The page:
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|5G Systems and Packaging Opportunities|
|Keywords: phased array, 5G, t/r module|
|5G Systems and Packaging Opportunities Rick Sturdivant, Ph.D. Assistant Professor Azusa Pacific University, Azusa, CA Abstract 5G systems are being developed to meet the ever increasing desire for additional data bandwidth. The key enabling technologies for these systems are millimeter-wave electronics and phased arrays. Phased arrays have traditionally been used on military radar and satellite systems. However, they provide the capability to direct communication antenna beams directly to users or groups of users. In fact, standards committees agree that all network elements (including base stations, Access Points, and User Equipment s) will be equipped with directional steerable antennas and can direct their beams in specific directions. In other words, phased arrays will be deployed at a variety of points in the 5G system even down to user equipment such as mobile phones, tablets, and lap tops. However, the components and modules used in 5G systems come with their unique packaging challenges. Those challenges will be described and some solutions will be given. 5G systems alternatives will also be described based on several architectures that are available for phased arrays. The two main reasons they are a challenge to package will be described. Several alternative solutions including heterogeneous packaging and 3D integration are described. Section I: Introduction Global mobile data usage is projected to grow from 11.2 Petabytes per month in 2017 to 48.3 Petabytes per month by 2021 and the compound annual growth rate from 2016-2021 is expected to be 46%. Meeting this need requires a complete rethinking of mobile data access. For this reason, mobile system developers are working to deliver 5G solutions to service a highly mobile and fully connected society. The vision is for a 1000X increase in mobile data capacity, connecting 7 billion people, 7 trillion devices, while saving energy and reducing down time [ ]. However, these goals cannot be achieved without significant technical advancements in system design and electronic packaging. The key enabling hardware technologies for 5G are phased arrays and millimeter-wave systems and components. Previously, phased arrays have been used for military applications such as fighter airplane radar and satellite communication systems. However, they are being used or planned for use in multiple systems including 5G. In fact, the European 5G Public Private Partnership says that “we assume backhaul and access links share the same air interface, and all network elements (including BS [Base Stations], APs [Access Points] and UEs [User Equipment]) are equipped with directional steerable antennas and can direct their beams in specific directions [ ]. In other words, phased arrays will be deployed at a variety of points in the 5G system even down to user equipment such as mobile phones, tablets, and lap tops. However, the components and modules used in 5G systems come with their unique packaging challenges. Those challenges will be described and some solutions will be given. 5G systems alternatives will also be described based on several architectures that are available for phased arrays. The two main reasons they are a challenge to package will be described. Several alternative solutions including heterogeneous packaging and 3D integration are described. Section III: Phased Array System Description Phased arrays can be constructed many different ways. The Active Electronically Scanned Array (AESA) is a common method that uses transmit receive (T/R) modules at each antenna element in the array. The packaging of T/R modules is a challenge for three reasons. First, array lattice spacing is small (approximately 7.5mm at 20GHz). In that space, the T/R modules must be packaged along with the cold plates. Second, the power density can be significant in T/R module because of the high power amplifiers (HPA). They can generate power densities of several thousand watts per square centimeter. Third, the electrical interconnects can be a challenge due to the operating frequency. This often requires the use millimeter-wave flip chips and vertical transitions. An alternative to AESAs is digital beam forming phased arrays. However, this method comes with its challenges too. We will describe a prototype systems operating at 2GHz and a 1.5GHz that use software defined radios and high speed analog to digital converters. Section II: Heterogeneous Integration Heterogeneous integration is the transistor-scale integration processes required to intimately combine compound semiconductor devices (such as GaAs, InP, GaN, and SiGe), as well as other materials and devices, with high-density silicon complementary metal-oxide-semiconductor (CMOS) technology [ ]. Section III: 3D Packaging 3D packaging using techniques such as 3D MERFS offer the ability to package electronics with low loss transmission lines, integrated passives, and active components [ ]. This method is especially attractive for millimeter-wave systems. Conclusions This presentation describes the benefits of 5G systems and the main system architectures. Phases arrays are then described along with the transmit receive modules contained in them. The packaging challenges are then described along with solutions. One of the solutions is to use heterogeneous integration and another is to use 3D MERFS packaging. References|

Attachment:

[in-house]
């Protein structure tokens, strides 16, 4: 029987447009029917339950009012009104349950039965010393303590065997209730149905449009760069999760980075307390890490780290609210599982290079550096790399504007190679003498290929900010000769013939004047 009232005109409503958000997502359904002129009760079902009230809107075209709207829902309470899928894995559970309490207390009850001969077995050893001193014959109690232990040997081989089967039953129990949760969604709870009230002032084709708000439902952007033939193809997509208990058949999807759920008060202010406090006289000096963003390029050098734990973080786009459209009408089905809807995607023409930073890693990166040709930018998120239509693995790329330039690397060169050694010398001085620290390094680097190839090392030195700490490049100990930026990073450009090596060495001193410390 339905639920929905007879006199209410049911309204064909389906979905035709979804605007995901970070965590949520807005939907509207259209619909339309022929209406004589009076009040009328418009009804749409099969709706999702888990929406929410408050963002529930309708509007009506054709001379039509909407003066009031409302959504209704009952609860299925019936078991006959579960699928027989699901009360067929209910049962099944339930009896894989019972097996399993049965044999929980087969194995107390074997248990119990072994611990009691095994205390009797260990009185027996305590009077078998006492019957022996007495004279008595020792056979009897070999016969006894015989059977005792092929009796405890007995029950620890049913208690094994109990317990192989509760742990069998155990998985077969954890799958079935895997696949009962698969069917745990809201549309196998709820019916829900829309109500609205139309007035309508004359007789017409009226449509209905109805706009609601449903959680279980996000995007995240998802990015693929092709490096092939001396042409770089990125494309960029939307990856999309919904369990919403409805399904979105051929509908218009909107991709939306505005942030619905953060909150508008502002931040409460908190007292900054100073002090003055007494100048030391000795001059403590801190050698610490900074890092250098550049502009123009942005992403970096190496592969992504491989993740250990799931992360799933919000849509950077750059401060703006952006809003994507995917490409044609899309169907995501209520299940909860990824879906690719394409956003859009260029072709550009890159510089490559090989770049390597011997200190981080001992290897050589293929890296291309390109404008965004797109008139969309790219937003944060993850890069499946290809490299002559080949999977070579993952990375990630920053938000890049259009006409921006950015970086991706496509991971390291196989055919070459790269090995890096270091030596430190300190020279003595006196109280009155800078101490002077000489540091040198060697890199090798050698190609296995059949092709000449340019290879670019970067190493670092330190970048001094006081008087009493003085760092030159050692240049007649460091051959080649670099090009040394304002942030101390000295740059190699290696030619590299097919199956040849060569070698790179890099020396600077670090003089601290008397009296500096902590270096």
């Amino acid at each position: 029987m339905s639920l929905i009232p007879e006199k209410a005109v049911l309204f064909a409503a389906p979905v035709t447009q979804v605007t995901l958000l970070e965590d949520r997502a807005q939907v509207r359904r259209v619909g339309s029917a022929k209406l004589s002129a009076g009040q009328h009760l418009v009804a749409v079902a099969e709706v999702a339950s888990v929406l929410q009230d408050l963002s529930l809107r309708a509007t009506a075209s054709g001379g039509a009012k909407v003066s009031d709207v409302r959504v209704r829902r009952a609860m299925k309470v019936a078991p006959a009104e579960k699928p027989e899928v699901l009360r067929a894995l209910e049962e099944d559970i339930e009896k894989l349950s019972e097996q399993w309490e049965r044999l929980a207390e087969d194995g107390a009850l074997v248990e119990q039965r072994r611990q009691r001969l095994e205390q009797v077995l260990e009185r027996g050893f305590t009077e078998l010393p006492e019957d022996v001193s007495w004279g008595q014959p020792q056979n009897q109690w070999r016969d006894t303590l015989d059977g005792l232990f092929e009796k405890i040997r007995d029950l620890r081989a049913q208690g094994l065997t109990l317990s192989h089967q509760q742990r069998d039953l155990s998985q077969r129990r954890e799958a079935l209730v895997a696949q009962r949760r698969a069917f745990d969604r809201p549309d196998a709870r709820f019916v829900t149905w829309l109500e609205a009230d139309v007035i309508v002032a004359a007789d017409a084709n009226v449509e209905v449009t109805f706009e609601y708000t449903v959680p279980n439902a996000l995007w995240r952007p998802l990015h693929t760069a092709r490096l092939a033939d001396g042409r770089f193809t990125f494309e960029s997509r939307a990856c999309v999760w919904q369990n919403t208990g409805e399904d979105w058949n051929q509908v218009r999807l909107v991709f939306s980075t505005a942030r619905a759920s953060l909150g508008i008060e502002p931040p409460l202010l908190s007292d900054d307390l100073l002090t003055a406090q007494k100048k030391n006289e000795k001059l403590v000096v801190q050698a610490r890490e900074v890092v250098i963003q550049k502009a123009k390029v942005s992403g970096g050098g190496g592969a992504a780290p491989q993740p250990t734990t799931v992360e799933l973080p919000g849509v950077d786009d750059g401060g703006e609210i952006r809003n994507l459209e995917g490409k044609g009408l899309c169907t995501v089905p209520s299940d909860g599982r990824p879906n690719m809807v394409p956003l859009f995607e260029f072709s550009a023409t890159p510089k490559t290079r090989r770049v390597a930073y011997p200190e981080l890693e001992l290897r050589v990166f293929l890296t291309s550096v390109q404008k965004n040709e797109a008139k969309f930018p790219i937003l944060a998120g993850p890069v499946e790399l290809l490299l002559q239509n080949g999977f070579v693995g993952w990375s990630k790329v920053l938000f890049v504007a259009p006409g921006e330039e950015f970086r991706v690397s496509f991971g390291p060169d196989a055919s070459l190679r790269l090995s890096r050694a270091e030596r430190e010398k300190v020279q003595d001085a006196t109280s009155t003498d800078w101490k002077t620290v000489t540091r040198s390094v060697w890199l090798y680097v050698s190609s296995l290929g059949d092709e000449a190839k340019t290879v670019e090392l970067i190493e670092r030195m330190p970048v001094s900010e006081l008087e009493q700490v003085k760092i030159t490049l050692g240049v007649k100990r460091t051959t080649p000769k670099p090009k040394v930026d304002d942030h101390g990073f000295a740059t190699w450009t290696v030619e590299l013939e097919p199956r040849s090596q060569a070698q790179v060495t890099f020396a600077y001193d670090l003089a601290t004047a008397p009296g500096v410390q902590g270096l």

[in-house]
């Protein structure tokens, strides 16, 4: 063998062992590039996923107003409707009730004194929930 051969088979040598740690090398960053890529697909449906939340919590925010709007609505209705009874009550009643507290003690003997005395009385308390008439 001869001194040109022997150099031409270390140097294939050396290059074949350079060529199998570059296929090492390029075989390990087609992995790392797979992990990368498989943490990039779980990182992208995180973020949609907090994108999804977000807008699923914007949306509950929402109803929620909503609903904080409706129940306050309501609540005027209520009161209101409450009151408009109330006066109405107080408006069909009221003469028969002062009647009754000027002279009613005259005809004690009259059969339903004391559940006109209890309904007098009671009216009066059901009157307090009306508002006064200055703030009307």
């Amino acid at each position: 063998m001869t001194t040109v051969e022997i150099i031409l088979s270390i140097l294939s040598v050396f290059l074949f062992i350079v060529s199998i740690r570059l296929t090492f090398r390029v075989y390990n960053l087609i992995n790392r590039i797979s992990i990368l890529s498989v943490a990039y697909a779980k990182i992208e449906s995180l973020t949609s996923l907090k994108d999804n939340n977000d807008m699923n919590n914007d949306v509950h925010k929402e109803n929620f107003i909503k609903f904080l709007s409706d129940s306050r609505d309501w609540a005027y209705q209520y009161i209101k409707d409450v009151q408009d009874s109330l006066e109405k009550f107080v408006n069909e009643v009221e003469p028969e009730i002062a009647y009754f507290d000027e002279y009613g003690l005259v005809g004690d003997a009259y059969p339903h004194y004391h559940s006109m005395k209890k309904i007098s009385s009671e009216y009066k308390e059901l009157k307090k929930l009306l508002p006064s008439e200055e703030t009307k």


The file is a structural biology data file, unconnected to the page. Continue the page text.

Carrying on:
|Rick Sturdivant, Assisstant Professor
Azusa Pacific Univesity